To illustrate department switches, consider the feasible switches that involve department 6 in the layout above. Departments 2 and 8 have the same area, so the pairs (2, 6) and (6, 8) are feasible. Departments that are adjacent to 6 are departments 3, 5, 7, 9 and 10, so the pairs involving these departments and department 6 are also feasible.

To evaluate the effect of switching the two departments, the CRAFT method assumes that the centroids of the two departments are switched and computes the resultant cost savings. Switching the centroids of the two departments is equivalent to switching the interdepartmental distances involving the two departments. The entire layout need not be evaluated, but only the terms involving the two departments as shown below for the general switch of departments k and l.

For a given layout we evaluate the effects of all feasible departmental switches and choose the one with the most negative value of . If there are no negative values, the process terminates. When the two departments are the same size, this evaluation is accurate. When the departments have different sizes, the centroids of the departments do not exactly switch locations. In this case the evaluation may be not be accurate and a switch that looks promising may actually increase the cost of the layout. The CRAFT method implemented by the add-in terminates if this occurs.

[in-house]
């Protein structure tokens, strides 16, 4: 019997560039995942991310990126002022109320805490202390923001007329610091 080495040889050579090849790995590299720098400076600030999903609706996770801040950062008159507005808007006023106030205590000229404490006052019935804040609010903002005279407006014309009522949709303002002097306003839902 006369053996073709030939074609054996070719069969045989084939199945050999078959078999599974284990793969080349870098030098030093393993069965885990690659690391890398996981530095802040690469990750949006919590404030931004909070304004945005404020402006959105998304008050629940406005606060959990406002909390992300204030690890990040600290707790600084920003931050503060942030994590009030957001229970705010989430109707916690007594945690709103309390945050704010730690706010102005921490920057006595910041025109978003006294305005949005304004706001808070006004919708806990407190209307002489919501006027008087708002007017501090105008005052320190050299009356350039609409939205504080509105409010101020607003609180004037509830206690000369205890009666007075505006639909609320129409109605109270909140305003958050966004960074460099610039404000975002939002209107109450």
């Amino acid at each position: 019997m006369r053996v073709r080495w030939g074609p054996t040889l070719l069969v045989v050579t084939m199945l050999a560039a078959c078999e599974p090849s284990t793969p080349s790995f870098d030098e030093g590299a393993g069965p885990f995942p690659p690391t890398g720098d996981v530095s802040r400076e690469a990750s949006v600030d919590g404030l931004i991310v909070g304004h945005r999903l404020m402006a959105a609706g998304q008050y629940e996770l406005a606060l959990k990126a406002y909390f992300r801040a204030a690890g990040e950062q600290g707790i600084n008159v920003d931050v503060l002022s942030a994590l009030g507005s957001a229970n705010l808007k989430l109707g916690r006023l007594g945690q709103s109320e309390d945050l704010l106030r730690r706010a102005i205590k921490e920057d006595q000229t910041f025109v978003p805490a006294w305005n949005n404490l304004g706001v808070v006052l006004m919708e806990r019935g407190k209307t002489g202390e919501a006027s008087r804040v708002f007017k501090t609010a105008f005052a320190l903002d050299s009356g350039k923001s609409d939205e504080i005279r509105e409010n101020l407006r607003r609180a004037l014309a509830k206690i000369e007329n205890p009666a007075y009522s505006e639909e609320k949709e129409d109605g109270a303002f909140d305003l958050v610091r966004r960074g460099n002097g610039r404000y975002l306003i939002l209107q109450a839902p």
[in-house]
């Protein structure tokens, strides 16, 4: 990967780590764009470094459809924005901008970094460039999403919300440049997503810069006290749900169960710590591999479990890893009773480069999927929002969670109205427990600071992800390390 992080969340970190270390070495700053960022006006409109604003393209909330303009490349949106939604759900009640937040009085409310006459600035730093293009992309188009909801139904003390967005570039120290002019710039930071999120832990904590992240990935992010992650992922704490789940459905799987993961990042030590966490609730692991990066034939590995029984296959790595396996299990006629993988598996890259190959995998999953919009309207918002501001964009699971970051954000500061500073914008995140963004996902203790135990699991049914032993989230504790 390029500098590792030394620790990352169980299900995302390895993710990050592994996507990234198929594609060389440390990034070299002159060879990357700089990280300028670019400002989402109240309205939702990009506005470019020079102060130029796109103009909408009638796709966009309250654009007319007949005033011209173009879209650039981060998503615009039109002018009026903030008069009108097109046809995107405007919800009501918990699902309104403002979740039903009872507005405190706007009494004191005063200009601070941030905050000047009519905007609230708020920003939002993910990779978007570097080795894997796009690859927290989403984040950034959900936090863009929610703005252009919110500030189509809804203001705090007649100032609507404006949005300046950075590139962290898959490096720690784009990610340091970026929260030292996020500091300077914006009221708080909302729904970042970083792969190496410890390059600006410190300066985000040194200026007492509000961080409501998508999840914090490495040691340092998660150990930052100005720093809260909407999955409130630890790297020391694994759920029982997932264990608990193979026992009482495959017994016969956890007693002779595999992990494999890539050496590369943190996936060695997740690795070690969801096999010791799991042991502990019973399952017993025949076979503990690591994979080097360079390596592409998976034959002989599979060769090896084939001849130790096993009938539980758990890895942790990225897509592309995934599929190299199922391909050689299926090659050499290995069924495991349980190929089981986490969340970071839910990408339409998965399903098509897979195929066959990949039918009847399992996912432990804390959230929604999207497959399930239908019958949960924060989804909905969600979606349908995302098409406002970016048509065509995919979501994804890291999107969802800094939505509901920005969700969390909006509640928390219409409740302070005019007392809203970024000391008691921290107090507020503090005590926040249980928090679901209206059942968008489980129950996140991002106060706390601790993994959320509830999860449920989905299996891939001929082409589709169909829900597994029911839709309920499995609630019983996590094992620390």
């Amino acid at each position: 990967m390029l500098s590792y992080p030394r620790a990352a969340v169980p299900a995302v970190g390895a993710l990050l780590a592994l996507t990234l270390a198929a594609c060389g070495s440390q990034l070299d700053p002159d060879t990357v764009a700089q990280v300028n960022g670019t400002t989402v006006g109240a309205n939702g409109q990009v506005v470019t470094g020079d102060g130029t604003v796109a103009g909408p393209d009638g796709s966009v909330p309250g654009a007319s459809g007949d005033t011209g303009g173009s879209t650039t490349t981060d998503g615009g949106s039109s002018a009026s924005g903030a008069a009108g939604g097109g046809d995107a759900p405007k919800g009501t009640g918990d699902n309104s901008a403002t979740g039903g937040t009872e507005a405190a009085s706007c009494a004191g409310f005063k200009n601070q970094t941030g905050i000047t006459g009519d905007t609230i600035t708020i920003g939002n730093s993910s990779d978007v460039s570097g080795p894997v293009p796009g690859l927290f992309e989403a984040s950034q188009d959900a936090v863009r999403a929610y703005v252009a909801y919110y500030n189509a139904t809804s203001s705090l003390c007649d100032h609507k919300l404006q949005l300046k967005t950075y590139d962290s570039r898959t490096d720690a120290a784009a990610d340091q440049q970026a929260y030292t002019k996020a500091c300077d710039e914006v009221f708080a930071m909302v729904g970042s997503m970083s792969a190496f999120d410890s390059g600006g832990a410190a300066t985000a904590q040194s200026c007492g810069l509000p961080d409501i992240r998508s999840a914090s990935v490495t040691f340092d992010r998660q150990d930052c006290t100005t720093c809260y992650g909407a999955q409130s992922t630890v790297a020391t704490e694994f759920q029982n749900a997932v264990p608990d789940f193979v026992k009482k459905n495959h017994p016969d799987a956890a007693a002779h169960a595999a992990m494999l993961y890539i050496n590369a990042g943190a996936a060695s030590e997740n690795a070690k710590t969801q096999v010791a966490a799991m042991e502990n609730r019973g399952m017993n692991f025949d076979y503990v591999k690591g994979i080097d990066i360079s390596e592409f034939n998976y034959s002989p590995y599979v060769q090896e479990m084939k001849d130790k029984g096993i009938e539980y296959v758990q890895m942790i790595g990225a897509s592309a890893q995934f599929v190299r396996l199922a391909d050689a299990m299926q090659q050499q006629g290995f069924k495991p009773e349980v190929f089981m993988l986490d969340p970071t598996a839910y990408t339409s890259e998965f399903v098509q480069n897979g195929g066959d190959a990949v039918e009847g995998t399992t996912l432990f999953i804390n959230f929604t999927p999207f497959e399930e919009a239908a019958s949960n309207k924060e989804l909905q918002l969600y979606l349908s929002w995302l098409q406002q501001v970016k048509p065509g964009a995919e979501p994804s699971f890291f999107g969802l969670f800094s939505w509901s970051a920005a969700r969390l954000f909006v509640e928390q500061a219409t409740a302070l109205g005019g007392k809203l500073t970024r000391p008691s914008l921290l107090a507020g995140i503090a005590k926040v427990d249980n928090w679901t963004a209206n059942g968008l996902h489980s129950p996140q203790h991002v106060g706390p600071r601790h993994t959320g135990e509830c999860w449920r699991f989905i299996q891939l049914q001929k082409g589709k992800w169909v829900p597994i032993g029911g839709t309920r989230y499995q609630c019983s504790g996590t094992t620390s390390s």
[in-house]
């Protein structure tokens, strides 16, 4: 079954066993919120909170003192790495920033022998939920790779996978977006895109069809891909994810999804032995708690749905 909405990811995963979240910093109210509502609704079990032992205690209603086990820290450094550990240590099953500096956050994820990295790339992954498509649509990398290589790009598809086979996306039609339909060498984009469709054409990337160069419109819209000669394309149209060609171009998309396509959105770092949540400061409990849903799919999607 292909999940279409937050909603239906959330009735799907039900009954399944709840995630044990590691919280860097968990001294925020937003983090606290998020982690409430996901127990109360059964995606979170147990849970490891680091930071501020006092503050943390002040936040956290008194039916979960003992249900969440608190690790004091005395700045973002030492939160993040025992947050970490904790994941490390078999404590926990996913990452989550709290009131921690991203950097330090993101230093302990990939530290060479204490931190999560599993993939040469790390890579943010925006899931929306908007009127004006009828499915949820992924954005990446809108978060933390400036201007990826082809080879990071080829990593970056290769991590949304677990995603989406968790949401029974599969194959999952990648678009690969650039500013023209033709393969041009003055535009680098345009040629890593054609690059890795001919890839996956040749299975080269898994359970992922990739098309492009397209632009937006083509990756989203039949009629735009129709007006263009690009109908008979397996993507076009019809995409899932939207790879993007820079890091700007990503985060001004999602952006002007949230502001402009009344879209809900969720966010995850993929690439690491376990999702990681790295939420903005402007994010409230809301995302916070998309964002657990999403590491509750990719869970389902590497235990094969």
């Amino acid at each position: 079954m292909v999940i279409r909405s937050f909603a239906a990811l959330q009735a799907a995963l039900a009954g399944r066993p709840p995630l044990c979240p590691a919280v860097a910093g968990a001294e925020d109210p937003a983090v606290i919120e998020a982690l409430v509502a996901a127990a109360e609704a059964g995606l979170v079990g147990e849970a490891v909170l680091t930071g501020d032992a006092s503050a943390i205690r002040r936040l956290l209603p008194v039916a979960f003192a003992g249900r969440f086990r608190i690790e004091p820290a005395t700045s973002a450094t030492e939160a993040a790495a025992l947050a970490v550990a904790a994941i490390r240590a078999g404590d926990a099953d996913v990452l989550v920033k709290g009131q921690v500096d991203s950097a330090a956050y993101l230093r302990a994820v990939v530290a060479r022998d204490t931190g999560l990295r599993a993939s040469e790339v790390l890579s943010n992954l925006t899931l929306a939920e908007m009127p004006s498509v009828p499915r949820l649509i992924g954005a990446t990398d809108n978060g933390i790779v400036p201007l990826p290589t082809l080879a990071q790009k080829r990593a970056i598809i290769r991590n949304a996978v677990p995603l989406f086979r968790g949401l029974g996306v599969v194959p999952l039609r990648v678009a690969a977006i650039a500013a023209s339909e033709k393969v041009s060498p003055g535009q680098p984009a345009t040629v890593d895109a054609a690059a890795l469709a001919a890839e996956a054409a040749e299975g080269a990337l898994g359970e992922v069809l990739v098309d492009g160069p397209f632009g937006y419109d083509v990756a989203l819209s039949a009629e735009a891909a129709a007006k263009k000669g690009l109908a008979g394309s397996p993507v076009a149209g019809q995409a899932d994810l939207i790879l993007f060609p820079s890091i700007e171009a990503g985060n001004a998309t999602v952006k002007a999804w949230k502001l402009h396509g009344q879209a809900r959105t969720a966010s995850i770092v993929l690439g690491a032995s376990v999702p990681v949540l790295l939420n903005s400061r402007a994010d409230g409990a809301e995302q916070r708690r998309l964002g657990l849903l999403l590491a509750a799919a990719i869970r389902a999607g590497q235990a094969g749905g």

For the example, the best feasible pair is 9 and 10. Since the two departments are different sizes, there are many alternatives for arranging the cells of the smaller sized department 9 into the larger area formerly holding department 10. The Layout add-in has an algorithm for choosing the arrangement that results in the layout below. Although one might question the logic of this arrangement, it is difficult to program an algorithm that always makes the assignment that would appear most reasonable to the human designer. The objective value for the changed layout is shown above the upper-left corner in the figure below. The layout has an improved objective compared to the initial solution.

The next iteration switches departments 2 and 3.

The next iteration switches departments 2 and 5.

The program next estimates that if the centroids of departments 7 and 8 are switched, the cost of the layout will be reduced. When the switch is actually made, the cost increases. This occurs because the centroids used by the evaluation are quite different than the centroids after the departments are switched. The CRAFT method must terminate at this point because no improving switches are available.

The results of the CRAFT method depend on the initial solution and the sequence of switches performed. The add-in generates random initial solutions, so better solutions may be found by repeating the process for different random initial solutions. The results are often not very satisfactory for problems with departments of different sizes. As in the example, the final layout has departments far from the desired rectangular shape. It is even possible that departments may be split into sets of non-adjacent cells.

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Operations Management / Industrial Engineering
by Paul A. Jensen
Copyright 2004 - All rights reserved